Budget cuts are different than abolishing the rights of workers to collectively bargain. Let's not cloud the issue. This is an attack on freedom of assembly.

I was happy to atttend the Eau Claire County Board meeting where they passed a resolution against Walker's bill. I was proud to stand with teachers, fellow people of faith, and others that believe that a budget is not balanced on the backs of public workers and workers' rights.

Tuesday, February 1, 2011

A Crack in the World

A Crack in the World
where the pain and beauty lie, bare and unafraid
A Crack in the World
where politicians dream and empires are made

There is that fulcrum of experience that breaks the facade
There is that point of tipping when
the cards topple and
the hand is played.

Sunday, January 16, 2011

MLK Day: "Life's most persistent and urgent question is: 'What are you doing for others?'" - Martin Luther King Jr.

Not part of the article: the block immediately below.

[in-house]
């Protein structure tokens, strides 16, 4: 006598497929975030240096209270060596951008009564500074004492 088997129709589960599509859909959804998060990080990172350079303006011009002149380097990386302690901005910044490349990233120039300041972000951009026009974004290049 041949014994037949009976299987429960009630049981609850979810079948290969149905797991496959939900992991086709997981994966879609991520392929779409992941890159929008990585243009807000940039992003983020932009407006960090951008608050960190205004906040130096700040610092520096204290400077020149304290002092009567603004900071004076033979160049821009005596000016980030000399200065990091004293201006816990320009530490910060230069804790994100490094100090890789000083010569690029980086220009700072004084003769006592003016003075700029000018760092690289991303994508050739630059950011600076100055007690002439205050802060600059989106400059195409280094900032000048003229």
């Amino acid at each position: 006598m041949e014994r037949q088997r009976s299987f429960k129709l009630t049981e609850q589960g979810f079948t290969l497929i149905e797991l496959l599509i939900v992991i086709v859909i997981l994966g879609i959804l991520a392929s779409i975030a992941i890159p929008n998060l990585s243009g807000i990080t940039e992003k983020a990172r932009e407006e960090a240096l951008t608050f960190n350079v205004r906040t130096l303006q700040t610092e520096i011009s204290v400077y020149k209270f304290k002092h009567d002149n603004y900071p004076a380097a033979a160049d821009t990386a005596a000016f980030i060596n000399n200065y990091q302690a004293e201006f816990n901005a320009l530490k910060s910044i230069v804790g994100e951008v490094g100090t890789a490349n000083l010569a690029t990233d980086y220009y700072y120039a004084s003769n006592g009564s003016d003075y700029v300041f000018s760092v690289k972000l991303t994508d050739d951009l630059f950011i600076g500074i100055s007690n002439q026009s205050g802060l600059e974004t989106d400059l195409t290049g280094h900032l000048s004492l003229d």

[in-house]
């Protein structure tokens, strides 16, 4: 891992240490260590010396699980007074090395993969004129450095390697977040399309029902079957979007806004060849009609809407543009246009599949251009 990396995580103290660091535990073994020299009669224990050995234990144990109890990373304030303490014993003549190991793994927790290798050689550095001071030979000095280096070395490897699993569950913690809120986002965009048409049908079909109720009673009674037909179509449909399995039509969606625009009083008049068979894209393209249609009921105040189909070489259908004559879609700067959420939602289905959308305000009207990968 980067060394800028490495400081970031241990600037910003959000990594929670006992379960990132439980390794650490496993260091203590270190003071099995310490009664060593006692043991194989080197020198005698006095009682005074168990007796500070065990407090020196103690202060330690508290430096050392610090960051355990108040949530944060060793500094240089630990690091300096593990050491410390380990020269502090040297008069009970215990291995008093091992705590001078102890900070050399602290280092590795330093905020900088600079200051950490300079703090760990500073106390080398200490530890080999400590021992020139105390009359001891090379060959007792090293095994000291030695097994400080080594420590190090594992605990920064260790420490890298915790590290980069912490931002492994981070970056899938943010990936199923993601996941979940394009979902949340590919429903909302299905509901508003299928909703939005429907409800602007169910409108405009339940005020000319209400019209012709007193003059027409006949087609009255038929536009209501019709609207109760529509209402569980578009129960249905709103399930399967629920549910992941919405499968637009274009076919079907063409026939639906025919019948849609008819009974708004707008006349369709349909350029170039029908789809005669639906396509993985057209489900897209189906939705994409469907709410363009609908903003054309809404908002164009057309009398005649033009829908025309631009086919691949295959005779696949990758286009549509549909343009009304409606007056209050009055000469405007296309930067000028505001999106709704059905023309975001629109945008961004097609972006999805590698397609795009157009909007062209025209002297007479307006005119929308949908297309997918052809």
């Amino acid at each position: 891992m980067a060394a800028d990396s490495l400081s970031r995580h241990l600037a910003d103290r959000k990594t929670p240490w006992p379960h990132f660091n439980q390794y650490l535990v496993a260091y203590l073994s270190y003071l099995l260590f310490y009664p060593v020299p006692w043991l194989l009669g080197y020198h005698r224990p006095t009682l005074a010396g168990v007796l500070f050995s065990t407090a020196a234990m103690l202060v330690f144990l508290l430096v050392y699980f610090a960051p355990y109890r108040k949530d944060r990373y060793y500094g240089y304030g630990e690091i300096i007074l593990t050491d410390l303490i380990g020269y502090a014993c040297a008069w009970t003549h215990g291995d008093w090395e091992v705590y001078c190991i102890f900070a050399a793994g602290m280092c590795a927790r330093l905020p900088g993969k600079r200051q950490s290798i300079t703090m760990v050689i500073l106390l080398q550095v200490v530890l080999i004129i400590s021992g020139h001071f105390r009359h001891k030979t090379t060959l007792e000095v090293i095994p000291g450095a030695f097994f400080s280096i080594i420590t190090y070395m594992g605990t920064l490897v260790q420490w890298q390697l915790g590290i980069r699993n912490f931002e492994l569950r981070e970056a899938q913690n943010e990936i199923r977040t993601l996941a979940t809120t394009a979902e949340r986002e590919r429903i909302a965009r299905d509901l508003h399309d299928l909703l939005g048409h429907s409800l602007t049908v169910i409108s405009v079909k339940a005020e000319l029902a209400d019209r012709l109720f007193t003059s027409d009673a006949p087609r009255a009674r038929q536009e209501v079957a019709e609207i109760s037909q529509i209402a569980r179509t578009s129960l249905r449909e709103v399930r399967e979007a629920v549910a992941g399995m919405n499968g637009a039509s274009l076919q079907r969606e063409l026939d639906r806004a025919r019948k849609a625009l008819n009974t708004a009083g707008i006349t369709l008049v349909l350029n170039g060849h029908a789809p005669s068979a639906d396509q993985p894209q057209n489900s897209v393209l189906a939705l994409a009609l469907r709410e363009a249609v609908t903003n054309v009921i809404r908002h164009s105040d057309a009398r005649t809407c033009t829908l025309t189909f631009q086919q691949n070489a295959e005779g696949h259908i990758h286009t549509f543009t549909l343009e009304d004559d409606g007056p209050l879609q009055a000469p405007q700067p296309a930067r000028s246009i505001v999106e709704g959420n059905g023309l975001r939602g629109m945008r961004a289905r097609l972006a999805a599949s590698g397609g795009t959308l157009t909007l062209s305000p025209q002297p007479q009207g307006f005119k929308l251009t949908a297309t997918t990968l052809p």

Tommorow will be the first time in a number of years that I won't be marching in Atlanta for MLK Day. It always struck me as interesting that the majority of faith representation that made up the march were primarily socially active seminary students of all denominations, African American Baptist Churches and Unitarians. You'd see social justice groups, bands, and schools, but the representation of faith communities in Atlanta was not as inspiring.

Though there are lots of ways to honor the dreams of Dr. King for beloved community. I think half the battle is getting past apathy and showing up. Public witness has many forms: marching, letter writing, voting, and service among others.

My college town in Wisconsin does not have a large march through the city or a big hubub about this day. In fact schools are still in session, except for the University.